The S2S features a rear 'Anything' pocket system, presumably the Anything bit meaning you can carry anything you need while you ride. It might be a slight exaggeration but the three generously sized pockets are all elasticated, helping to keep your clobber in place when you're hunkered down on the bike.
There are two more zipped pockets hidden beneath these, which are accessible from either side, allowing you to stash stuff securely. The right-hand pocket is smaller, while the larger left-hand one lies behind the left and middle pocket and is big enough for a pair of gloves.
The jersey's reflective details take in a large band around the hem, two large strips along the backs of the cuffs that are especially welcome when you're indicating, and small reflective logos on the front and rear.
These combine with the bright colours on offer to really stand out on dull days.
The £280 price is a lot to shell out for a jersey, though with the UK's changeable conditions, I'd wager it would prove a valuable addition to your winter wardrobe. The temperature rating means you'll probably see five-six months use in the year, which I think is pretty decent.
The asking price isn't far off that of the Castelli Perfetto RoS 2 Jacket, which is probably the go-to top when it comes to changeable riding. They're both impressive garments and George loved the Castelli, but I suspect the 7mesh S2S's three-layer fabric is going to shrug off the elements a little more.
Fellow high-end clothing purveyor Assos also makes a top for the shoulder season, in the shape of its GTS Spring Fall Jacket C2. It's less expensive at £210 and like the 7mesh it has excellent windproofing and breathability, though George didn't think it was great for layering.
It's a lot of money, but you'll no doubt get a lot of use from the 7mesh S2S during the shoulder seasons, and its versatility means you won't need to mess around with taking layers on and off throughout the day. Highly recommended.
Fantastic jersey for the changeable conditions of spring, autumn and even winter – but you'll need deep pockets
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road.cc test report
Make and model: 7 Mesh S2S Jersey LS Mens Butterscotch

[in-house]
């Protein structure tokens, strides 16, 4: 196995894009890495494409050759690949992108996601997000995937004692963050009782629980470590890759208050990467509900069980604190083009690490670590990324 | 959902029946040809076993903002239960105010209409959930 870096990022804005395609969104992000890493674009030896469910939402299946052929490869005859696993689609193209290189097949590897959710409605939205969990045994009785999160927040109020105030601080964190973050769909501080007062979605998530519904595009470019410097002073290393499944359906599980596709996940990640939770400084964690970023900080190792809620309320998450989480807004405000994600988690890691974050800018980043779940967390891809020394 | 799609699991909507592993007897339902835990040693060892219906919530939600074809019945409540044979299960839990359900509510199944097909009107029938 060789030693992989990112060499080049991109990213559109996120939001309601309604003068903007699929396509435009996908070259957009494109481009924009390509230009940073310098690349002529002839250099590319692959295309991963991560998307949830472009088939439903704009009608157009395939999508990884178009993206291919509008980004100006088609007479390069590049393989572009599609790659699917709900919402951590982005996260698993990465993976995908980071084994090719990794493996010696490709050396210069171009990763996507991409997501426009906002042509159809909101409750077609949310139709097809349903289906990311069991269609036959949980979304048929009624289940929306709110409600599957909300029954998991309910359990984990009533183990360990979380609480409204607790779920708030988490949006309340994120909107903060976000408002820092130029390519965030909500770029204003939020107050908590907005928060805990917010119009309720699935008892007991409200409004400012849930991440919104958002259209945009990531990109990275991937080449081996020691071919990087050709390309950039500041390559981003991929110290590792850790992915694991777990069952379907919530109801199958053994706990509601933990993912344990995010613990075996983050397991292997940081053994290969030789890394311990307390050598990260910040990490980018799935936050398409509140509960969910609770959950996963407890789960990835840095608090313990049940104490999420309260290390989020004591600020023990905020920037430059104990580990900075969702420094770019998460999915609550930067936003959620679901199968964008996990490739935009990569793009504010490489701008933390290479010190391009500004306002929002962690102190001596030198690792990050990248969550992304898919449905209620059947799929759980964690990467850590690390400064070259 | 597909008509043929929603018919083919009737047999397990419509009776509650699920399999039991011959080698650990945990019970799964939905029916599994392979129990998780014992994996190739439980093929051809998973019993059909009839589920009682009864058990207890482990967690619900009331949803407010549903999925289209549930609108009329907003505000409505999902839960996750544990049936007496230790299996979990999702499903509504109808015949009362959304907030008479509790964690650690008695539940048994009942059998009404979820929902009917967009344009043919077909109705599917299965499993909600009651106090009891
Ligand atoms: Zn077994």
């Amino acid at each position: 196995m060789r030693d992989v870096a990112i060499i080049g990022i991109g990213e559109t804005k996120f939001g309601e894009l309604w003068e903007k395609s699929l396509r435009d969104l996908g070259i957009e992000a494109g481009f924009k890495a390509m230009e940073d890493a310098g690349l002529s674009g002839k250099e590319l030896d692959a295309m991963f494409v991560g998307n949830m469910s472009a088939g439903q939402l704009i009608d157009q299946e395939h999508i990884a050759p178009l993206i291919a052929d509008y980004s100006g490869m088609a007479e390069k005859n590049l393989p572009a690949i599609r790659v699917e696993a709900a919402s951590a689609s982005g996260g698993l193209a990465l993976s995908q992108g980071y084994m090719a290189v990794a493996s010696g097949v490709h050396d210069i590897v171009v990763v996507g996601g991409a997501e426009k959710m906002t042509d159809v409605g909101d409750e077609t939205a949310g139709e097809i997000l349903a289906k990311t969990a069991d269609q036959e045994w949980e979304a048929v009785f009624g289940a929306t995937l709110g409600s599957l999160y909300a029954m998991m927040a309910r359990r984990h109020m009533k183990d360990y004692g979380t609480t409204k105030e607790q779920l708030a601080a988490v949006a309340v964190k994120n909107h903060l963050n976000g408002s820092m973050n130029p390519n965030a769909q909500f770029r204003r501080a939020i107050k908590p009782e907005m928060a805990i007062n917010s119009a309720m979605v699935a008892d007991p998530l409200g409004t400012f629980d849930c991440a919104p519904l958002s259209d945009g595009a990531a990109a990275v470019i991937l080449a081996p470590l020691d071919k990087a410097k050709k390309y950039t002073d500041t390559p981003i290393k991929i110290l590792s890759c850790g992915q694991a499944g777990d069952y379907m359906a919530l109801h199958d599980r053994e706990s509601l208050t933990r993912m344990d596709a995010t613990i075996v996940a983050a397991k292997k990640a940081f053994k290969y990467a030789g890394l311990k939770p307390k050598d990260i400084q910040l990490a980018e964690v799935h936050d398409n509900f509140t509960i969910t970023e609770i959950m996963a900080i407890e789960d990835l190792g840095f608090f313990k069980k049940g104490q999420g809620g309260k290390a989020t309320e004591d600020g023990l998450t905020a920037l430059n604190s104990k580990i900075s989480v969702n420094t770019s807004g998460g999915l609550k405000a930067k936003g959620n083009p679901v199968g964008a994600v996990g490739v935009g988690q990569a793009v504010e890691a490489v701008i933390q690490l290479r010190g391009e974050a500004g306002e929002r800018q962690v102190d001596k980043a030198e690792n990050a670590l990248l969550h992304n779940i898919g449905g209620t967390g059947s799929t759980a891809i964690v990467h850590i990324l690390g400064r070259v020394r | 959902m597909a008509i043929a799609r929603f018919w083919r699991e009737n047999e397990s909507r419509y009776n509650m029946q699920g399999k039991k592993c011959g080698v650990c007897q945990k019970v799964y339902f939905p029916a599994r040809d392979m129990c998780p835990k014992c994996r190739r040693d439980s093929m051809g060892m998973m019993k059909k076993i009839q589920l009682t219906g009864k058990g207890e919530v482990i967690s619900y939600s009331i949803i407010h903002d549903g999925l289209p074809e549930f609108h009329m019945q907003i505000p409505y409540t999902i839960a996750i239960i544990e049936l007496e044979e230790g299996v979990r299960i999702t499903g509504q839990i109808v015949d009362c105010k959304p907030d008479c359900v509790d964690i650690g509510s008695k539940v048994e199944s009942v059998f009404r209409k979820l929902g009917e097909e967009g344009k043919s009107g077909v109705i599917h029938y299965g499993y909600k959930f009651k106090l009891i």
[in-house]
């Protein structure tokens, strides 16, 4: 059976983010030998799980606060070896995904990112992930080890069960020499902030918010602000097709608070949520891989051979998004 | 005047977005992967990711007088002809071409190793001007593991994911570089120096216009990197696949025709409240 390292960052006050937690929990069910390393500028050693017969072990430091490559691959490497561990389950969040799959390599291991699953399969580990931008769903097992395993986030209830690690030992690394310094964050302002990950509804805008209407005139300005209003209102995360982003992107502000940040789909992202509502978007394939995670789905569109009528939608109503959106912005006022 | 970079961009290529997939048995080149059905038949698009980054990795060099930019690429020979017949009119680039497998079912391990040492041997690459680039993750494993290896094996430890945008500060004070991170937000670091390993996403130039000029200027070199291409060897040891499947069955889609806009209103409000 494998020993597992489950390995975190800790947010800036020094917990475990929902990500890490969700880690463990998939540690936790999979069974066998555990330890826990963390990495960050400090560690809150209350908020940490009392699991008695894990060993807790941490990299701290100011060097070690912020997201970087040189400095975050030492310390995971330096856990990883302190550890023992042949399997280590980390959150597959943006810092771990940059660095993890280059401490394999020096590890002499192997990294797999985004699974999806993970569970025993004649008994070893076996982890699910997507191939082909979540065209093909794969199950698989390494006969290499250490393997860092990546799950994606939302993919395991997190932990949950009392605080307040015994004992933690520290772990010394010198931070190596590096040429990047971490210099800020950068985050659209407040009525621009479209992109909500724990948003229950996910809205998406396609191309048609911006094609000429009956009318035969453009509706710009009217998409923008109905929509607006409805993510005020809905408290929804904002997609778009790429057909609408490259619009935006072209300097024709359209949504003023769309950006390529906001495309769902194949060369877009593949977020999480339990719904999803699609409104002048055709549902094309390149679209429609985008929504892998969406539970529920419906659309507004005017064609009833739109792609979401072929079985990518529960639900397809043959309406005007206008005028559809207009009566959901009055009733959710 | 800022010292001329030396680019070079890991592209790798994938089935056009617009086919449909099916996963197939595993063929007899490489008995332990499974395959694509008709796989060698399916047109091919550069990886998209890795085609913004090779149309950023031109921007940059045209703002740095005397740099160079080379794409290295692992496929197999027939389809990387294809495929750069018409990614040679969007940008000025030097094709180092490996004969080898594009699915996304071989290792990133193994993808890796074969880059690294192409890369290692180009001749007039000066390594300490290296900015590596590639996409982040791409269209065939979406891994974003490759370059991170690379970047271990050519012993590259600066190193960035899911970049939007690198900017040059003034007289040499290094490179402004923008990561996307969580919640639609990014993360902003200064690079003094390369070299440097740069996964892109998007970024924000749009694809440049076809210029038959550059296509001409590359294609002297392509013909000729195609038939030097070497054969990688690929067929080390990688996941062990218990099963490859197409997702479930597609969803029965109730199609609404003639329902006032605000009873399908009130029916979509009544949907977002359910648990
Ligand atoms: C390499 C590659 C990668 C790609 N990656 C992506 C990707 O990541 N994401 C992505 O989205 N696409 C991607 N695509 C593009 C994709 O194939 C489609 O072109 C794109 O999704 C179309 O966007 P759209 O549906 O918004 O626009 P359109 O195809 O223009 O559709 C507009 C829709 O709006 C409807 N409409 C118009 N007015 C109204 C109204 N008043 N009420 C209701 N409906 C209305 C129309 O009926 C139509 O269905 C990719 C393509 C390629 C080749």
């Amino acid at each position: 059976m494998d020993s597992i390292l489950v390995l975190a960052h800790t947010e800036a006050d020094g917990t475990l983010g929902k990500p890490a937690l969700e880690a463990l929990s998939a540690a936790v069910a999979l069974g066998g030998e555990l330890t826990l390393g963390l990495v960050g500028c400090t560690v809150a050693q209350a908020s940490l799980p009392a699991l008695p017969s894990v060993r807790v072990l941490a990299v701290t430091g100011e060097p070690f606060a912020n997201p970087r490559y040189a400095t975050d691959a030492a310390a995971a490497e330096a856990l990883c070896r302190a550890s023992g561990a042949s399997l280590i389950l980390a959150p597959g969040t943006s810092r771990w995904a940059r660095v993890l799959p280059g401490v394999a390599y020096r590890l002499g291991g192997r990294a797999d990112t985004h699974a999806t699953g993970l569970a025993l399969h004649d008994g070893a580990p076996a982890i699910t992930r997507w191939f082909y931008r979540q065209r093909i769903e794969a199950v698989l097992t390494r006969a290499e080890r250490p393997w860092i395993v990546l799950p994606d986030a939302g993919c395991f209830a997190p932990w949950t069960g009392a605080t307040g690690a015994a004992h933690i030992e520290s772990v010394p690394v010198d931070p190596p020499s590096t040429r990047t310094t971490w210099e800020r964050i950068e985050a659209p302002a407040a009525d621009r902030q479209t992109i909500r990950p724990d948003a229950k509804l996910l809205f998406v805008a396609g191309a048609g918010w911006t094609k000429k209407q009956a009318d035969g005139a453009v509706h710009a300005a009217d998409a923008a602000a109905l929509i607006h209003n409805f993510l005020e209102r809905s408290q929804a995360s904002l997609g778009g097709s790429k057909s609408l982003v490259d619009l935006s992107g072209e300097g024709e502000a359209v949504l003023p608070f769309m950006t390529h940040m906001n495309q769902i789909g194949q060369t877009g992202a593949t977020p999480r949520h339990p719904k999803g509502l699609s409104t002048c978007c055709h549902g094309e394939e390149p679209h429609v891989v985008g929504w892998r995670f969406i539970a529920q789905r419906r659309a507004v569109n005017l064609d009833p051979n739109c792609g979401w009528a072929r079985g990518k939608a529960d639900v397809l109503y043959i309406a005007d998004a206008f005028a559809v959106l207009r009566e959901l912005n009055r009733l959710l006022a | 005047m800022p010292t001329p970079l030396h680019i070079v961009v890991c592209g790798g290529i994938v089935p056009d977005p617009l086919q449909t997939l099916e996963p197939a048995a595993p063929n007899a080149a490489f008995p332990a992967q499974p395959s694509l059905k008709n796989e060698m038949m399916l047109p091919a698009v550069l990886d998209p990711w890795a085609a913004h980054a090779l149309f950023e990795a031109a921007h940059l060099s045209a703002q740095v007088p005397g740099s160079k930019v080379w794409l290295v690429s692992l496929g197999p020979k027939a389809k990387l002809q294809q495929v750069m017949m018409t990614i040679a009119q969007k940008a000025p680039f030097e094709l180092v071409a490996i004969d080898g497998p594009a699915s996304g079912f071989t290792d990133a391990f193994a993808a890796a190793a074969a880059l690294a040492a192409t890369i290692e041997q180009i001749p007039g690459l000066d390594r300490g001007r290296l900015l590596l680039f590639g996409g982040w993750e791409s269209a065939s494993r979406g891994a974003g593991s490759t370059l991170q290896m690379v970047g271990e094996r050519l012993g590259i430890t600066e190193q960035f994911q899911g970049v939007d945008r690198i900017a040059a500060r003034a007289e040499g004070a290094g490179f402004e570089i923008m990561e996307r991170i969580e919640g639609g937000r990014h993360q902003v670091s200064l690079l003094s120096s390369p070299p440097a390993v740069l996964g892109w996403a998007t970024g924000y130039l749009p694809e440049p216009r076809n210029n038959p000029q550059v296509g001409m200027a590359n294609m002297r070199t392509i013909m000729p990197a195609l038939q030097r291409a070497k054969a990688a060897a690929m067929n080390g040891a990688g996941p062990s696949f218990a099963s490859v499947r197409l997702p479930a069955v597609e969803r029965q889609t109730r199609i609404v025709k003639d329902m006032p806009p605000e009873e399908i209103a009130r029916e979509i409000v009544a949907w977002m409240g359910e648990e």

Size tested: Large
Tell us what the jacket is for and who it's aimed at. What do the manufacturers say about it? How does that compare to your own feelings about it?
7mesh says: "S2S is the perfect companion for variable conditions on the road or gravel. Part of the Airmap collection, S2S is a slim fit and agile jersey/jacket which uses a combination of two, and three layer fabrics to be water resistant where it needs to be, while maximizing air permeability in key areas."
Tell us some more about the technical aspects of the jacket?
Two-way front zipper
Anything pocket system
Chin guard with brushed tricot inside for comfort
Reflective hem and sleeve cuff
Face: 83% recycled nylon, 17% spandex
Membrane: 100% polyurethane
Backer: 100% recycled polyester
PFC & PFAS-free
Bluesign® approved fabric
Oeko-Tex® Standard 100 certified fabric
Faultless build quality, as is my experience with 7mesh products.
Easily fends off the elements in changeable conditions, though you'll still need a waterproof jacket if the rain gets heavy.
So far no issues.
S2S says there is 'water resistance where it needs to be'. It's adequate for about 30-45 minutes of sustained rain, which is actually very good.
Again, no claims, but I found it exceptional.
There's some room underneath for light layers. The arms could be a bit longer, though.
Large is just right for me, though be sure to get the sizing right. Less svelte types might find the fit is tight if they size too small.
It's a close fit that feels a bit weird at first, but when you're in a riding position it's comfortable and works very well.
It is a very expensive option, but it's also extremely versatile so you should be able to get a lot of use from it.
How easy is the jacket to care for? How did it respond to being washed?
Despite the butterscotch test jacket getting covered in grime, it's come out looking like new on a normal 30-degree wash.
Tell us how the jacket performed overall when used for its designed purpose
Excellent – decent waterproofing, excellent breathability, it looks great and feels absolutely spot on when you're riding.
Tell us what you particularly liked about the jacket
How does the price compare to that of similar products in the market including ones recently tested on road.cc?
Its main rival has to be the Castelli Perfetto RoS 2 Jacket. It's similar, with perhaps slightly less rain resistance. It's £35 cheaper. The DHB Aeron Rain Defence jacket would be even cheaper, but it's no longer on sale through Wiggle.
Did you enjoy using the jacket? Yes
Would you consider buying the jacket? Yes
Would you recommend the jacket to a friend? Yes
Use this box to explain your overall score
The S2S is a premium jersey that's a bit like a softshell on steroids. It does come with a premium price tag, though you'll see a lot of use from it.
About the tester
I usually ride: Condor Italia RC custom build My best bike is:
I've been riding for: 10-20 years I ride: A few times a week I would class myself as: Experienced
I regularly do the following types of riding: commuting, touring, club rides, sportives, mtb,